ISSN (Print) - 0012-9976 | ISSN (Online) - 2349-8846

Famine historiographySubscribe to Famine historiography

Famines in India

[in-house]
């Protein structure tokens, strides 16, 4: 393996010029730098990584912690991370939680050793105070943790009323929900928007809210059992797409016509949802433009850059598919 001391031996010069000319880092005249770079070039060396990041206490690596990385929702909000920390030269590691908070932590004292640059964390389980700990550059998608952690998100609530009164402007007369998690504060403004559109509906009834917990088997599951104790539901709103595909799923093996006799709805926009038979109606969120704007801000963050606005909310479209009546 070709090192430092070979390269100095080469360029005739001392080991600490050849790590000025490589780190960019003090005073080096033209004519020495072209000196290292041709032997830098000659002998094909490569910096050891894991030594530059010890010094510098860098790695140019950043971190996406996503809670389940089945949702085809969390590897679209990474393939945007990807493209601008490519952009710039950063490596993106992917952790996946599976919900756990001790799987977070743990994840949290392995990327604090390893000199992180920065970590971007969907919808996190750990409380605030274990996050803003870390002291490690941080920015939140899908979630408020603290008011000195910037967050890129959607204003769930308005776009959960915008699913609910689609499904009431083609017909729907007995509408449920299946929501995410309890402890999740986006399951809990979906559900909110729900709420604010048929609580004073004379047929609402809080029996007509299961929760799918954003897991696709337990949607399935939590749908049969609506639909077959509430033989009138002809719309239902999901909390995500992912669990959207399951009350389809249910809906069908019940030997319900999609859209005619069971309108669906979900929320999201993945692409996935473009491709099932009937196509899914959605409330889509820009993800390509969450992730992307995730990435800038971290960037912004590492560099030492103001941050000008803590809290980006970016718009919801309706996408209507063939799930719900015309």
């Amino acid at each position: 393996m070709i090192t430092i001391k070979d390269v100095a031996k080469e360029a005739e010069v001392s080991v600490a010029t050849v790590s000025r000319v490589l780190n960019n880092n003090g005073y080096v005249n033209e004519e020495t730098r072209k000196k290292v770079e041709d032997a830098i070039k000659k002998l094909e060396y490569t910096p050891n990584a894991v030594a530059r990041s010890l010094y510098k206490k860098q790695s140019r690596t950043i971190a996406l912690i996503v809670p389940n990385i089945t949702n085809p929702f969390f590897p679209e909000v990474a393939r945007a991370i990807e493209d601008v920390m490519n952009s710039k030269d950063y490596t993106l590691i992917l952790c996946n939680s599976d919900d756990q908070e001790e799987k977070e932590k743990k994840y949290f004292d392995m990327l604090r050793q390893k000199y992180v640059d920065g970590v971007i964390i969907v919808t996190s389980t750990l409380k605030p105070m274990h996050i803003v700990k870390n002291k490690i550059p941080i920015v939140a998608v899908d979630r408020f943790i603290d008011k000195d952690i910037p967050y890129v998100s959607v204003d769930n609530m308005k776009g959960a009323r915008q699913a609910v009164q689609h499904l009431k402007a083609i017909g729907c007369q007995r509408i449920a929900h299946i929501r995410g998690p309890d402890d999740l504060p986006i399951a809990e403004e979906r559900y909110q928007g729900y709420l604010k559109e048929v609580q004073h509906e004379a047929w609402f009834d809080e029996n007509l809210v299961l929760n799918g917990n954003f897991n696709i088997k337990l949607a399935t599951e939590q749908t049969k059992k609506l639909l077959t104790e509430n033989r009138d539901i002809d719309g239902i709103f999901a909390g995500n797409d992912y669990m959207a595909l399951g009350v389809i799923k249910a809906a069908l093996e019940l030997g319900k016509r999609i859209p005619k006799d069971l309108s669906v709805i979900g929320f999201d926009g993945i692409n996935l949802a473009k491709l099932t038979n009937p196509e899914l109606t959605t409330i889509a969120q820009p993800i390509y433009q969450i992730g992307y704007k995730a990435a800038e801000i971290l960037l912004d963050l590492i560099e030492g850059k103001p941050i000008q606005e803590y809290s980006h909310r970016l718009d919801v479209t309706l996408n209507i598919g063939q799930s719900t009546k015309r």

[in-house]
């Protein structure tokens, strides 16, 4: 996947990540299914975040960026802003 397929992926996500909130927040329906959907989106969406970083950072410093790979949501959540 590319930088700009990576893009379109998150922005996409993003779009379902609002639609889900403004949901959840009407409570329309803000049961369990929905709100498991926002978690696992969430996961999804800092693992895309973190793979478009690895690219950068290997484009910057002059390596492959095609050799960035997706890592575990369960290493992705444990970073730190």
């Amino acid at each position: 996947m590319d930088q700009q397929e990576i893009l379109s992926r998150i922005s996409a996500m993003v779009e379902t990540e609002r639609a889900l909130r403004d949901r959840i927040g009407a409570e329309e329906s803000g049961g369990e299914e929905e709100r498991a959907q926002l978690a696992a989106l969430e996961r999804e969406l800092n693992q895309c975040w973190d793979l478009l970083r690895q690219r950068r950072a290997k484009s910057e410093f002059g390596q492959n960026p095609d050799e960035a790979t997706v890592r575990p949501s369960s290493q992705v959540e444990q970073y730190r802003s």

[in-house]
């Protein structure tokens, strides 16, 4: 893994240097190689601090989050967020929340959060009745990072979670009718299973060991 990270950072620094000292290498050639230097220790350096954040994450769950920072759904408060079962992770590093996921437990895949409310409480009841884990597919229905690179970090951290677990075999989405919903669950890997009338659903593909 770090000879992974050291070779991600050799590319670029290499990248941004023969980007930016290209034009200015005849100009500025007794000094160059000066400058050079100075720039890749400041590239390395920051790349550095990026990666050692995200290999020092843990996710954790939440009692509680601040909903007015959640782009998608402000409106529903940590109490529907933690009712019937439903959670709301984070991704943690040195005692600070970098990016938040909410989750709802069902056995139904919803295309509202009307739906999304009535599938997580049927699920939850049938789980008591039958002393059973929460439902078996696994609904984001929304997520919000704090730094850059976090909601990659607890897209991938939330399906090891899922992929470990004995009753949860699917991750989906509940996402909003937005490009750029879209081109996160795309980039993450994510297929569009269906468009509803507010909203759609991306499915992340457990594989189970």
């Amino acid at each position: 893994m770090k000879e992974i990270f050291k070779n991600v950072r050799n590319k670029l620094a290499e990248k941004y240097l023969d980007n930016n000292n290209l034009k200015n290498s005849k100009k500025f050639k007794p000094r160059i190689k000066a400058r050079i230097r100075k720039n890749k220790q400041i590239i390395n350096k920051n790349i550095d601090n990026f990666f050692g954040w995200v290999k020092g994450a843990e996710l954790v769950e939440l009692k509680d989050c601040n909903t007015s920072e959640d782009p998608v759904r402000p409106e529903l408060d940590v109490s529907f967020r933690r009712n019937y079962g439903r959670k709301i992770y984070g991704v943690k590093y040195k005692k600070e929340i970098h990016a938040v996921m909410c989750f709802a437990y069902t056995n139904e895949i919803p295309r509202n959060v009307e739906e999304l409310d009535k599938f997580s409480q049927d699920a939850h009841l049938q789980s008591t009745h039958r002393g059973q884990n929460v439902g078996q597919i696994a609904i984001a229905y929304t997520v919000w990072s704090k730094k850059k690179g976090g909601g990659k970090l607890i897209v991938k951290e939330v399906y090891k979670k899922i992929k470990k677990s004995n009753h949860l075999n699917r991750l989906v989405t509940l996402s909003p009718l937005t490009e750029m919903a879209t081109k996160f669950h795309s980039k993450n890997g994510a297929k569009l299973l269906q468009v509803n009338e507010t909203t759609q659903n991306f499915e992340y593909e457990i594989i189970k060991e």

The end of the dryland famine around 1900 was of great significance in Indian history. Famine historiography, preoccupied with the Bengal famine of 1943 and shortages of food, obscures why the dryland famine ended and, therefore, misreads why they happened in the first place. This paper suggests that the dryland famines were caused primarily by a shortage of moisture, and secondarily, a shortage of food. Uncoordinated interventions targeting water supply and wider access to water, roughly occurring between 1880 and 1930, played a significant role in their end. It draws the inference that drought-induced famines in India’s past were not caused by food distribution failure, but water supply failure. As episodes of extreme dryness become more likely due to climate change, this history has relevance.
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